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Bruce "Caitlyn" Jenner in the promo for "I am Cait."
Bruce "Caitlyn" Jenner in the promo for "I am Cait." (YouTube)

If you identify as transgender and have read my previous articles or book chapters dealing with transgender issues, you almost certainly count me as an enemy, not a friend, a transphobic bigot lacking empathy—or even worse.

And I understand why you feel like that.

After all, I still refer to Bruce Jenner as Bruce and use male pronouns when speaking about him.

That alone would brand me as a transphobe in your eyes.

But what if there is something wrong with today's understanding of transgender identity? What if our current approach is not the best approach? What if God has a better way?

Over the last 10 years, as I've interacted online or face to face with transgender men and women, some have been gentle, fragile souls, having suffered much over the years and are obviously very sensitive about such deep-seated, painful, and personal issues.

Others have been angry and hostile, to the point of posting violent threats and ugly wishes, reminiscent of the male-to-female transgender who threatened Ben Shapiro on national TV a few weeks back. (I had a similar, but less extreme, experience a few years back when a transgender "woman" challenged me in very male, macho terms. Somehow, "she" had not lost "her" masculine side.)

But even in the case of those who are angry and hostile, I recognize that there is often pain behind the anger, and in their eyes, people like me have played a big role in their suffering.

Someone very close to my family whom I have known all my life came out as transgender a few years back, and I reached out to him, telling him I wanted to hear his story in detail, without responding or arguing.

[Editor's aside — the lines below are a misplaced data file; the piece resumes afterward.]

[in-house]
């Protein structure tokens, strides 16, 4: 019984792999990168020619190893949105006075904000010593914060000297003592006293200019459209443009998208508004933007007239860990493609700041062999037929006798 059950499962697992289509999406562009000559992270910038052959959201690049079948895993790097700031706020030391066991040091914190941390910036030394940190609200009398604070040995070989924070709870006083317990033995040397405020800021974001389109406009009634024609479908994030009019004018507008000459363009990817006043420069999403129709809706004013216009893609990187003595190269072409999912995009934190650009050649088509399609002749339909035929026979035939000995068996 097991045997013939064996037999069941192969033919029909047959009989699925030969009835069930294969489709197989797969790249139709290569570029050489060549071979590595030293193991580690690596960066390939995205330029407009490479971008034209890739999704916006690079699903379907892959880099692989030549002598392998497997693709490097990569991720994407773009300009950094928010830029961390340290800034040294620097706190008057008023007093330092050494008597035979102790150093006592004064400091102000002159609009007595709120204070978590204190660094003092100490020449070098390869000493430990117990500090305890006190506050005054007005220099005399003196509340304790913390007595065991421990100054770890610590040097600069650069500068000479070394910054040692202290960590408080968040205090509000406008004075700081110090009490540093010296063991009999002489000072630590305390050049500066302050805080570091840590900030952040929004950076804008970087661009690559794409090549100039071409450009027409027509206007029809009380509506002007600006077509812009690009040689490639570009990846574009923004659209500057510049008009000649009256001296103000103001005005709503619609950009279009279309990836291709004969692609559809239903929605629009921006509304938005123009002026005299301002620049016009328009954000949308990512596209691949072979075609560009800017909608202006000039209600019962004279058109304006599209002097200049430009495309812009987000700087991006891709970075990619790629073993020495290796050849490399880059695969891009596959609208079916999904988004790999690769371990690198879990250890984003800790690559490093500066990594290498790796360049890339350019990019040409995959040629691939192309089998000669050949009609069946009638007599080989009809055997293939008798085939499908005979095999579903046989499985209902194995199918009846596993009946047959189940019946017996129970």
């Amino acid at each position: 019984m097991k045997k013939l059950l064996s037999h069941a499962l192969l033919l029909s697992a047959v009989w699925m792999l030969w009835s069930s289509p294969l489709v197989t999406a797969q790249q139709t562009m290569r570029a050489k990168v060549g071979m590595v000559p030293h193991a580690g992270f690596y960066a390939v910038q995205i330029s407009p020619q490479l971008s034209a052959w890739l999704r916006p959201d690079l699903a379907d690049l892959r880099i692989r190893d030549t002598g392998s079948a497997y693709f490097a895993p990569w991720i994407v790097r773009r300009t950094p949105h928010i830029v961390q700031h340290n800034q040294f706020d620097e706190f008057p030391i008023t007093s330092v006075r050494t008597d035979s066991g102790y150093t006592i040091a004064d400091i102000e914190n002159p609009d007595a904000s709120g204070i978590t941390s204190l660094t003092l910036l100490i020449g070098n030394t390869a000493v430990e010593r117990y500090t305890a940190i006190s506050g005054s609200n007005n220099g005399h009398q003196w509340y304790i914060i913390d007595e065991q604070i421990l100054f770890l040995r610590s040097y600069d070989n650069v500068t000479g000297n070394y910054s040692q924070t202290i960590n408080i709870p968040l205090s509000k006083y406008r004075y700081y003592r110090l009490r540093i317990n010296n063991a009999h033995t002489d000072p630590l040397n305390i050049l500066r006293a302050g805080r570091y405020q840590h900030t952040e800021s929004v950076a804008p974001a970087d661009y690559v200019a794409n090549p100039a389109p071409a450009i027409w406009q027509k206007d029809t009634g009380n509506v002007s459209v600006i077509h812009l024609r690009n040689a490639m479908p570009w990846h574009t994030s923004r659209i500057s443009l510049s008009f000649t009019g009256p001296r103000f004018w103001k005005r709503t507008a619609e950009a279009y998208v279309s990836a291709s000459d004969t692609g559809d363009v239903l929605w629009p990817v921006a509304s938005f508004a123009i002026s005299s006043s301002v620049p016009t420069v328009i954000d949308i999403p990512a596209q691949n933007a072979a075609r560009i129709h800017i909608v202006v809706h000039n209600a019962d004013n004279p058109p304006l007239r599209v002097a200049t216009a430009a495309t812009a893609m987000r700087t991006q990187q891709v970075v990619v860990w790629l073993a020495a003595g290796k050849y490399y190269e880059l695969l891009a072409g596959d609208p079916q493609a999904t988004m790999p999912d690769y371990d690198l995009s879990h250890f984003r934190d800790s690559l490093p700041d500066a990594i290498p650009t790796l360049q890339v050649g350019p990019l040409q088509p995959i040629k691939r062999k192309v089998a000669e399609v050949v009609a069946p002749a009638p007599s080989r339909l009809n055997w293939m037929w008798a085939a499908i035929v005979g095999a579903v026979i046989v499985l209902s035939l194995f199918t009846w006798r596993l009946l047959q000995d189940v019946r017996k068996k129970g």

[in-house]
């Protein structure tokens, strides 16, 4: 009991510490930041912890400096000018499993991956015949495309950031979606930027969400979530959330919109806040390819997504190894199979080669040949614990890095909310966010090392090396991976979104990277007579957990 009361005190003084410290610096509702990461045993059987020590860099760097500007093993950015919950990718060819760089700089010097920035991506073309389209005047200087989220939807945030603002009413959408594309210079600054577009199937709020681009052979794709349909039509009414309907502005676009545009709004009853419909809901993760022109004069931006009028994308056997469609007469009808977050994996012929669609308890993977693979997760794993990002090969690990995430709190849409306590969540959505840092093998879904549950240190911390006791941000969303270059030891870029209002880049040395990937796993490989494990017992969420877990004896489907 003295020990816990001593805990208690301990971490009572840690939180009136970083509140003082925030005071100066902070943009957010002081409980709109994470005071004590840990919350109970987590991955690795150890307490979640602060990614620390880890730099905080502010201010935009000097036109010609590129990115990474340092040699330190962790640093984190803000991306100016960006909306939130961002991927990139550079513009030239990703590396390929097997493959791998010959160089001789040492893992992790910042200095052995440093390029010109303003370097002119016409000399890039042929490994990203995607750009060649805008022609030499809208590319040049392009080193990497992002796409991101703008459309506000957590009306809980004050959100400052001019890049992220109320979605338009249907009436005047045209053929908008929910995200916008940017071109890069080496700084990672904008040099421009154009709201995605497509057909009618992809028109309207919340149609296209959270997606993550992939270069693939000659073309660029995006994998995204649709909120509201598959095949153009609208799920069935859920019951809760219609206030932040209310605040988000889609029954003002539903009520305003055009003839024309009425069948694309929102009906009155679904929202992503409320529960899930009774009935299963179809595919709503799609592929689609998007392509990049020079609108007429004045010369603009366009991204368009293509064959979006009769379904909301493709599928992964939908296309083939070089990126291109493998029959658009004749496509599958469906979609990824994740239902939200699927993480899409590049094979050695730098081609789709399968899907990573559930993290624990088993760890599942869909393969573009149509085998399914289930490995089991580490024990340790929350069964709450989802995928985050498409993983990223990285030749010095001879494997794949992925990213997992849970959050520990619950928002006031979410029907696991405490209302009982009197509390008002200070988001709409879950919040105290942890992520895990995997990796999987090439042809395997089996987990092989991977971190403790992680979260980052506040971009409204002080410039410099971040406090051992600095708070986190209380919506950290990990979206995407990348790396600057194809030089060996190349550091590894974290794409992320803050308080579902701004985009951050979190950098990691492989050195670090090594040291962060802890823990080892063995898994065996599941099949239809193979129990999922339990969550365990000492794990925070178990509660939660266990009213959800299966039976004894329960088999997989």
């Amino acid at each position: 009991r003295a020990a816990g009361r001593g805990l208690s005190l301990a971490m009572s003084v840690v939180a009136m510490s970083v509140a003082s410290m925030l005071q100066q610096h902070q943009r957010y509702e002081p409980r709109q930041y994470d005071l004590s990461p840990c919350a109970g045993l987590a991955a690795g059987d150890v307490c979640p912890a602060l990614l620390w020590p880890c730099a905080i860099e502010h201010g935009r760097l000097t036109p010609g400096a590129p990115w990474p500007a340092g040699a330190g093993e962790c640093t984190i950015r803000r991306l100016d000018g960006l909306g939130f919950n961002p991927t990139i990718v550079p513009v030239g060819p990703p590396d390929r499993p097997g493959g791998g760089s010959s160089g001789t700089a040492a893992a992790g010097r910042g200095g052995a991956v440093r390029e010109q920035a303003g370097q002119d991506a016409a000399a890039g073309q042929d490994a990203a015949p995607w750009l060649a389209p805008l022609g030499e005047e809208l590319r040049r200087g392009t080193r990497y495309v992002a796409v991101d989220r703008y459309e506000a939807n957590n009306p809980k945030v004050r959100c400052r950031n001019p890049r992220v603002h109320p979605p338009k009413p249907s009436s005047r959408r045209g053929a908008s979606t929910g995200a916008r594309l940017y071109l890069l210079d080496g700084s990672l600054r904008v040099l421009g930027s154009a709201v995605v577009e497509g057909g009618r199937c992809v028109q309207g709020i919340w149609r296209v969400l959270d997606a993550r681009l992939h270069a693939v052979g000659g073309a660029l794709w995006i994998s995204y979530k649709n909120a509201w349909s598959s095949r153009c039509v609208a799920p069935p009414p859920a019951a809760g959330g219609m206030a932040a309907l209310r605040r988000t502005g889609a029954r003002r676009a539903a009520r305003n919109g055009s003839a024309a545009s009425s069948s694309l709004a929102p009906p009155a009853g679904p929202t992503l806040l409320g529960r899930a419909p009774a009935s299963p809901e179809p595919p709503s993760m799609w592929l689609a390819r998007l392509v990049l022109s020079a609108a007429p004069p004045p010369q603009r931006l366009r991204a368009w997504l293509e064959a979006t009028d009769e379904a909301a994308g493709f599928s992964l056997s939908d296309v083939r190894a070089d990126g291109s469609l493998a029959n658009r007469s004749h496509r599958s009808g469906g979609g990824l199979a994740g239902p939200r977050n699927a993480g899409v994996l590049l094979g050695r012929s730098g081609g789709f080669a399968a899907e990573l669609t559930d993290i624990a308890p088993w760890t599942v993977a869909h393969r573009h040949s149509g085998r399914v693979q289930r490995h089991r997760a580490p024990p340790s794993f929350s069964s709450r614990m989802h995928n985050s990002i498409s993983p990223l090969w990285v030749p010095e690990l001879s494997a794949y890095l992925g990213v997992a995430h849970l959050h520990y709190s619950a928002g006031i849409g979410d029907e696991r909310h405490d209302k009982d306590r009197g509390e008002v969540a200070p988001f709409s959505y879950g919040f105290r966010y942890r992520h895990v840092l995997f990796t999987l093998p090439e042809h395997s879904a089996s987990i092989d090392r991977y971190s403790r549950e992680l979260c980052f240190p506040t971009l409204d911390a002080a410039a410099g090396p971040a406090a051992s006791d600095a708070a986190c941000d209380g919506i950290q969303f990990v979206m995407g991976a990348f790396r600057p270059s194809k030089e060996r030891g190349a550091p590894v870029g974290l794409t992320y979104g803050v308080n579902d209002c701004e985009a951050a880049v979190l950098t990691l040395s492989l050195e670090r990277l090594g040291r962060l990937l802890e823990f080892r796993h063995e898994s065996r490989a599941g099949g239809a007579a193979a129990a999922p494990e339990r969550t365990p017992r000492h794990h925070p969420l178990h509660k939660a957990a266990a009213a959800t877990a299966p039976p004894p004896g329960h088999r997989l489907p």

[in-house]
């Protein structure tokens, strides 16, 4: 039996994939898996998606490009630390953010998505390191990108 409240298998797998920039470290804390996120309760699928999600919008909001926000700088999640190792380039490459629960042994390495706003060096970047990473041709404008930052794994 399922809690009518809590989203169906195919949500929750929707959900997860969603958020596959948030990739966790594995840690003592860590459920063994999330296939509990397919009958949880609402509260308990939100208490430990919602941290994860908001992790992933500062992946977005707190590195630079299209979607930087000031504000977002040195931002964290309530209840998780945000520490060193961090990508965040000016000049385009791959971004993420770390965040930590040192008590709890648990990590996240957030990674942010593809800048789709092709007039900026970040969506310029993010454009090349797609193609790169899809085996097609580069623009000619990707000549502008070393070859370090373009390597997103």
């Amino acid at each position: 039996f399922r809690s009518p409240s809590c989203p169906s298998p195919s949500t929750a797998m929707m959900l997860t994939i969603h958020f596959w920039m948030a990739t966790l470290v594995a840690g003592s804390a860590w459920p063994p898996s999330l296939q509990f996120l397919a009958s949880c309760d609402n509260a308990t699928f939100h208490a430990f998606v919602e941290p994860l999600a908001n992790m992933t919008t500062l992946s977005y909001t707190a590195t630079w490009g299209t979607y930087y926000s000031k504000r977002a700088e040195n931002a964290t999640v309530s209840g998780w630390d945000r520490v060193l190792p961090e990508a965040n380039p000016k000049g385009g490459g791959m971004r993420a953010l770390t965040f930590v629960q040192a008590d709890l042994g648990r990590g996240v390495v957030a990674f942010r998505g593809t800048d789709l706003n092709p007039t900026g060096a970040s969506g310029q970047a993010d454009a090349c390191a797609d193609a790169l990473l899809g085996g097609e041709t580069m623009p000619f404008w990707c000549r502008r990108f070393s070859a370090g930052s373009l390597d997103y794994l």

But after sharing a little with me via email, explaining decades of secret fears and shame and tears, he cut me off, wanting nothing to do with me anymore.

Others have reached out to me as followers of Jesus, asking about God's will for their lives after having sex-change surgery, while still others have spoken to me about their fulfillment as transgender Christians. And yet the longer we interact, the more pain and uncertainty I hear, almost as if they must continue to prove to themselves (and others) that they did the right thing. (Again, you can chalk this up to systemic "transphobia" or you can ask yourself if there are other factors at work.)

My question, though, is very simple, and I ask it not to be antagonistic but rather to foster discussion: What is the definitive test that demonstrates you are transgender?

I'm not talking about being intersexed or having an identifiable chromosomal abnormality.

I'm talking about someone who is a genetic male but believes he is a female (or the reverse).

What is the definitive test that confirms this identity?

It is true, of course, that I am not a medical or psychological professional, but I have consulted specialists in the field who have worked with transgender-identified individuals for decades, and I have read studies confirming what I believe as well as challenging what I believe.

I have seen the academic studies saying that there are brain differences between transgender individuals and straight individuals. I have read other studies that they say there are no such differences. And then I have read still other studies that claim that any differences in brain structure are due to the plasticity of the brain (in other words, they are the result of a transgender focus rather than the cause of it).

I'm quite aware of the pitched debate that took place within the American Psychiatric Association over the classification of gender dysphoria (formally gender identity disorder), and it's clear that politics were involved as much as science.